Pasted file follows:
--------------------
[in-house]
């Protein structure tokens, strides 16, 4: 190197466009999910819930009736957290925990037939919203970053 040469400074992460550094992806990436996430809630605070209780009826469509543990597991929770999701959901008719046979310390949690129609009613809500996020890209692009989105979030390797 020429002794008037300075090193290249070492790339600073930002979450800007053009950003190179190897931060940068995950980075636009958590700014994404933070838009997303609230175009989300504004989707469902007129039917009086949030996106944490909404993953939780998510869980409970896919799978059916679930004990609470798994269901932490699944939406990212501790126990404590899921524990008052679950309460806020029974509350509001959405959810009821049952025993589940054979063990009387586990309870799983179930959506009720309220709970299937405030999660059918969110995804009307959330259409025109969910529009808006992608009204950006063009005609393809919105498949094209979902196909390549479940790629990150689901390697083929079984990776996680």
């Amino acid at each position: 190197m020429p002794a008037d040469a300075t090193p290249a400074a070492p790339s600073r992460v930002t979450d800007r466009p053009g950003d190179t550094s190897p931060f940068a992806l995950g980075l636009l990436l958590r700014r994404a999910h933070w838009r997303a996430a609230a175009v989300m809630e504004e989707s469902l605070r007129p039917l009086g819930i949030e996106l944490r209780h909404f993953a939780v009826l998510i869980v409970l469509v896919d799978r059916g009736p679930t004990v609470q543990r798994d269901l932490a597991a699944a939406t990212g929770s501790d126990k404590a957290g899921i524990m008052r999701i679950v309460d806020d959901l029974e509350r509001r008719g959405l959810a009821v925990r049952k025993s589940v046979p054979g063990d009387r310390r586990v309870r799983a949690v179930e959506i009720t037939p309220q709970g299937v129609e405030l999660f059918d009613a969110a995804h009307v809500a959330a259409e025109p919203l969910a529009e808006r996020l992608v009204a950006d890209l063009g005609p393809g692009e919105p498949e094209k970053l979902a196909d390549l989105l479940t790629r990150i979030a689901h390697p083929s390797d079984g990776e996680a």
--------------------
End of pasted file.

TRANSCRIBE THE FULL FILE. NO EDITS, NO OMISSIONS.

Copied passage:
[in-house]
């Protein structure tokens, strides 16, 4: 190197466009999910819930009736957290925990037939919203970053 040469400074992460550094992806990436996430809630605070209780009826469509543990597991929770999701959901008719046979310390949690129609009613809500996020890209692009989105979030390797 020429002794008037300075090193290249070492790339600073930002979450800007053009950003190179190897931060940068995950980075636009958590700014994404933070838009997303609230175009989300504004989707469902007129039917009086949030996106944490909404993953939780998510869980409970896919799978059916679930004990609470798994269901932490699944939406990212501790126990404590899921524990008052679950309460806020029974509350509001959405959810009821049952025993589940054979063990009387586990309870799983179930959506009720309220709970299937405030999660059918969110995804009307959330259409025109969910529009808006992608009204950006063009005609393809919105498949094209979902196909390549479940790629990150689901390697083929079984990776996680």
């Amino acid at each position: 190197m020429p002794a008037d040469a300075t090193p290249a400074a070492p790339s600073r992460v930002t979450d800007r466009p053009g950003d190179t550094s190897p931060f940068a992806l995950g980075l636009l990436l958590r700014r994404a999910h933070w838009r997303a996430a609230a175009v989300m809630e504004e989707s469902l605070r007129p039917l009086g819930i949030e996106l944490r209780h909404f993953a939780v009826l998510i869980v409970l469509v896919d799978r059916g009736p679930t004990v609470q543990r798994d269901l932490a597991a699944a939406t990212g929770s501790d126990k404590a957290g899921i524990m008052r999701i679950v309460d806020d959901l029974e509350r509001r008719g959405l959810a009821v925990r049952k025993s589940v046979p054979g063990d009387r310390r586990v309870r799983a949690v179930e959506i009720t037939p309220q709970g299937v129609e405030l999660f059918d009613a969110a995804h009307v809500a959330a259409e025109p919203l969910a529009e808006r996020l992608v009204a950006d890209l063009g005609p393809g692009e919105p498949e094209k970053l979902a196909d390549l989105l479940t790629r990150i979030a689901h390697p083929s390797d079984g990776e996680a």